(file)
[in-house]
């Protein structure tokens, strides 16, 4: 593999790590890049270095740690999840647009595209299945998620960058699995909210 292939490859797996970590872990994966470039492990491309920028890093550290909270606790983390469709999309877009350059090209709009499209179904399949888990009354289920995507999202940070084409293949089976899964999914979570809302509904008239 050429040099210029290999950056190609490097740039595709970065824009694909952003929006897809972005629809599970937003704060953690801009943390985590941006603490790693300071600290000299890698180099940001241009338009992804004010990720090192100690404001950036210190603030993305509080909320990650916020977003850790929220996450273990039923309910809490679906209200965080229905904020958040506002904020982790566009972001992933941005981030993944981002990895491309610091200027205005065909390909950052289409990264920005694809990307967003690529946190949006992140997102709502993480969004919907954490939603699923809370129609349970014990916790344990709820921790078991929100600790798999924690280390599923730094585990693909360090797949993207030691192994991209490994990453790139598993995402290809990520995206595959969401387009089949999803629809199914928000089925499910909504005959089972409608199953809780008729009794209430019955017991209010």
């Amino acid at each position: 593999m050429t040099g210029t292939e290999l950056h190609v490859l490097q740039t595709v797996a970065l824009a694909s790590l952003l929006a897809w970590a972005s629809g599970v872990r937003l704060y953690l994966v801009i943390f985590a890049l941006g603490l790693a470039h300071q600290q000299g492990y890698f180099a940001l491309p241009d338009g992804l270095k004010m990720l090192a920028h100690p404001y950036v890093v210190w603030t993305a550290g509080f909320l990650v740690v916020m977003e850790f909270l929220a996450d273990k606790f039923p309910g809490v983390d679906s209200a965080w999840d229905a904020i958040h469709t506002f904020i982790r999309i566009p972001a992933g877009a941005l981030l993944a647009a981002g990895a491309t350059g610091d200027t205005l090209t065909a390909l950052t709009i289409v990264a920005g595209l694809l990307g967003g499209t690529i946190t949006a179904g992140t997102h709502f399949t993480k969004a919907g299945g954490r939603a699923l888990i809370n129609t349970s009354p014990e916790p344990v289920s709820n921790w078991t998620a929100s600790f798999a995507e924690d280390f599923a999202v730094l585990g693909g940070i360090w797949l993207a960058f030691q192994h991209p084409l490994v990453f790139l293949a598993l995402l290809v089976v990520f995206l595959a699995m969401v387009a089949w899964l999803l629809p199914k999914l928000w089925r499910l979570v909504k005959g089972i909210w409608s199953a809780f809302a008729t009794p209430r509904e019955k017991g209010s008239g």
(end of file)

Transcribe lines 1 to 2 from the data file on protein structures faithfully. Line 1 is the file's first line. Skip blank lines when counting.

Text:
[in-house]
């Protein structure tokens, strides 16, 4: 593999790590890049270095740690999840647009595209299945998620960058699995909210 292939490859797996970590872990994966470039492990491309920028890093550290909270606790983390469709999309877009350059090209709009499209179904399949888990009354289920995507999202940070084409293949089976899964999914979570809302509904008239 050429040099210029290999950056190609490097740039595709970065824009694909952003929006897809972005629809599970937003704060953690801009943390985590941006603490790693300071600290000299890698180099940001241009338009992804004010990720090192100690404001950036210190603030993305509080909320990650916020977003850790929220996450273990039923309910809490679906209200965080229905904020958040506002904020982790566009972001992933941005981030993944981002990895491309610091200027205005065909390909950052289409990264920005694809990307967003690529946190949006992140997102709502993480969004919907954490939603699923809370129609349970014990916790344990709820921790078991929100600790798999924690280390599923730094585990693909360090797949993207030691192994991209490994990453790139598993995402290809990520995206595959969401387009089949999803629809199914928000089925499910909504005959089972409608199953809780008729009794209430019955017991209010």